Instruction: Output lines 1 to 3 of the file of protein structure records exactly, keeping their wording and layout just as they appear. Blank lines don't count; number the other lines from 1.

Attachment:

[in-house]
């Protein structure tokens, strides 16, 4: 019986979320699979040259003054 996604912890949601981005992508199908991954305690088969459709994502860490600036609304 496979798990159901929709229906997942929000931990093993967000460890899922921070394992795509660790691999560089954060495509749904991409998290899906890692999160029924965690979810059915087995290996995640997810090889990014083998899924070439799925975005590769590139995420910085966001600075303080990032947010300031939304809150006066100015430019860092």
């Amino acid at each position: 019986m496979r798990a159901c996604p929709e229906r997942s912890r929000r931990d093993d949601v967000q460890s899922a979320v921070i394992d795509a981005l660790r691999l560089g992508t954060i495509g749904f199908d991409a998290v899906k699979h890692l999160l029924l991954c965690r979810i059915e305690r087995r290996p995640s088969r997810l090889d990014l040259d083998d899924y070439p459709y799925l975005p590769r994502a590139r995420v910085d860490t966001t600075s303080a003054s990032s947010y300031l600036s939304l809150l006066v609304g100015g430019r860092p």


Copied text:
[in-house]
């Protein structure tokens, strides 16, 4: 019986979320699979040259003054 996604912890949601981005992508199908991954305690088969459709994502860490600036609304 496979798990159901929709229906997942929000931990093993967000460890899922921070394992795509660790691999560089954060495509749904991409998290899906890692999160029924965690979810059915087995290996995640997810090889990014083998899924070439799925975005590769590139995420910085966001600075303080990032947010300031939304809150006066100015430019860092």
């Amino acid at each position: 019986m496979r798990a159901c996604p929709e229906r997942s912890r929000r931990d093993d949601v967000q460890s899922a979320v921070i394992d795509a981005l660790r691999l560089g992508t954060i495509g749904f199908d991409a998290v899906k699979h890692l999160l029924l991954c965690r979810i059915e305690r087995r290996p995640s088969r997810l090889d990014l040259d083998d899924y070439p459709y799925l975005p590769r994502a590139r995420v910085d860490t966001t600075s303080a003054s990032s947010y300031l600036s939304l809150l006066v609304g100015g430019r860092p």